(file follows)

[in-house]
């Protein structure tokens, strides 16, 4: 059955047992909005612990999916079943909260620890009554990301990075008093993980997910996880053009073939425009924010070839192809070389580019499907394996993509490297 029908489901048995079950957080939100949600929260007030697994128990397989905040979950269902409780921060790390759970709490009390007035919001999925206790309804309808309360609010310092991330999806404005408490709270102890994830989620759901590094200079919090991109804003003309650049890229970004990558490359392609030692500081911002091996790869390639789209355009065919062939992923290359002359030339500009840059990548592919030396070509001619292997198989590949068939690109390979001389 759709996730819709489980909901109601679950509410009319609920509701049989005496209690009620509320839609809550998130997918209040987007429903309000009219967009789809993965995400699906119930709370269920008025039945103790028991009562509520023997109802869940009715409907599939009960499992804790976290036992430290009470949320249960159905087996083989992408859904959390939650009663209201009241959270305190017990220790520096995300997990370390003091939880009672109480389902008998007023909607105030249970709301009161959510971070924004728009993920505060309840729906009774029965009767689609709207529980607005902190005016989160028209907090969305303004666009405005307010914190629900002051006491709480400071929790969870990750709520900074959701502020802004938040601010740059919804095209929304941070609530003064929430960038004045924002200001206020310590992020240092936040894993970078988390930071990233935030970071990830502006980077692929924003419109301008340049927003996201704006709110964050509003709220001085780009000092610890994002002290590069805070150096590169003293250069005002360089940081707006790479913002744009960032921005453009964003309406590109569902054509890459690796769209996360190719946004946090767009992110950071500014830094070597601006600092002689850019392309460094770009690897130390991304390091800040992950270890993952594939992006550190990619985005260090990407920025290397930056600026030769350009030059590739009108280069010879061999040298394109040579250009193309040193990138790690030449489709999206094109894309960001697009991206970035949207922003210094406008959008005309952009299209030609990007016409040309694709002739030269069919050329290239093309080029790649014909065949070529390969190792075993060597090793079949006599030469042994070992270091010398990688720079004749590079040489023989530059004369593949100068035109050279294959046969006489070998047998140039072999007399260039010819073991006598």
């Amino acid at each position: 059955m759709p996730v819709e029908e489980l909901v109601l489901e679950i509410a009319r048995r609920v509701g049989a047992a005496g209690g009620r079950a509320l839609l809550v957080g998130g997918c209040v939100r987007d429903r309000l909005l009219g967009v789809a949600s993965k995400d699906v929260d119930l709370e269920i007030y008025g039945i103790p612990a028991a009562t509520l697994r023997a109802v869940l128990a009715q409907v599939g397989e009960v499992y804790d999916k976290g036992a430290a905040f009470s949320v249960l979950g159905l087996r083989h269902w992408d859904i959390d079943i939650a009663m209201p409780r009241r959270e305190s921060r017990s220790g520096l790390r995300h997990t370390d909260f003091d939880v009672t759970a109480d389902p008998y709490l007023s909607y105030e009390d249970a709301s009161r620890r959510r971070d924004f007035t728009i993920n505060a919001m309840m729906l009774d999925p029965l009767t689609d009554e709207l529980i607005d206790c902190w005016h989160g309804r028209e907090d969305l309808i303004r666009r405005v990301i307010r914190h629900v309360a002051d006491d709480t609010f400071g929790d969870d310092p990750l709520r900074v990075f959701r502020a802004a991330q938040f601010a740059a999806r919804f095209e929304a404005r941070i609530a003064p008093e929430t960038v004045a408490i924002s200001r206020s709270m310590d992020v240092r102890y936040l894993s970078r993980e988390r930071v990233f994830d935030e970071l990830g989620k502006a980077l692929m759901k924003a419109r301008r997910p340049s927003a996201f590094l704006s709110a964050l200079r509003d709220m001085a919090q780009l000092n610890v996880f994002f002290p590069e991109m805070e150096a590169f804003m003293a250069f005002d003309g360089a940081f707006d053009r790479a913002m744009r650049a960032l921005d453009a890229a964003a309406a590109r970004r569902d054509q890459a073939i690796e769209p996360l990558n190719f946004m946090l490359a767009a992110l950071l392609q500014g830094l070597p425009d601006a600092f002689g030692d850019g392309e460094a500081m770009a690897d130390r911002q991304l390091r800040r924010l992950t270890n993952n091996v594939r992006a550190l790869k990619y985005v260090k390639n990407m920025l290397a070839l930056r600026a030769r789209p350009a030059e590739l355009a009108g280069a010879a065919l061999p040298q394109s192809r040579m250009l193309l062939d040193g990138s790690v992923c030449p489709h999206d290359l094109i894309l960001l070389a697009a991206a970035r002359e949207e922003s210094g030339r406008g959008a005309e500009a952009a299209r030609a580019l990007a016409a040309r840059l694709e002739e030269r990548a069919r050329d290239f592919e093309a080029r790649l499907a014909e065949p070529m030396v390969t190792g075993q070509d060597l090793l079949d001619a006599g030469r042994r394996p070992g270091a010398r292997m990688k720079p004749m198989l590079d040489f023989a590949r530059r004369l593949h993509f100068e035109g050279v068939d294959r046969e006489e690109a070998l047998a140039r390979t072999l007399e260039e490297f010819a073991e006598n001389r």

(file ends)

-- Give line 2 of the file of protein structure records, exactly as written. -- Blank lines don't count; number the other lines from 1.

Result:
């Protein structure tokens, strides 16, 4: 059955047992909005612990999916079943909260620890009554990301990075008093993980997910996880053009073939425009924010070839192809070389580019499907394996993509490297 029908489901048995079950957080939100949600929260007030697994128990397989905040979950269902409780921060790390759970709490009390007035919001999925206790309804309808309360609010310092991330999806404005408490709270102890994830989620759901590094200079919090991109804003003309650049890229970004990558490359392609030692500081911002091996790869390639789209355009065919062939992923290359002359030339500009840059990548592919030396070509001619292997198989590949068939690109390979001389 759709996730819709489980909901109601679950509410009319609920509701049989005496209690009620509320839609809550998130997918209040987007429903309000009219967009789809993965995400699906119930709370269920008025039945103790028991009562509520023997109802869940009715409907599939009960499992804790976290036992430290009470949320249960159905087996083989992408859904959390939650009663209201009241959270305190017990220790520096995300997990370390003091939880009672109480389902008998007023909607105030249970709301009161959510971070924004728009993920505060309840729906009774029965009767689609709207529980607005902190005016989160028209907090969305303004666009405005307010914190629900002051006491709480400071929790969870990750709520900074959701502020802004938040601010740059919804095209929304941070609530003064929430960038004045924002200001206020310590992020240092936040894993970078988390930071990233935030970071990830502006980077692929924003419109301008340049927003996201704006709110964050509003709220001085780009000092610890994002002290590069805070150096590169003293250069005002360089940081707006790479913002744009960032921005453009964003309406590109569902054509890459690796769209996360190719946004946090767009992110950071500014830094070597601006600092002689850019392309460094770009690897130390991304390091800040992950270890993952594939992006550190990619985005260090990407920025290397930056600026030769350009030059590739009108280069010879061999040298394109040579250009193309040193990138790690030449489709999206094109894309960001697009991206970035949207922003210094406008959008005309952009299209030609990007016409040309694709002739030269069919050329290239093309080029790649014909065949070529390969190792075993060597090793079949006599030469042994070992270091010398990688720079004749590079040489023989530059004369593949100068035109050279294959046969006489070998047998140039072999007399260039010819073991006598």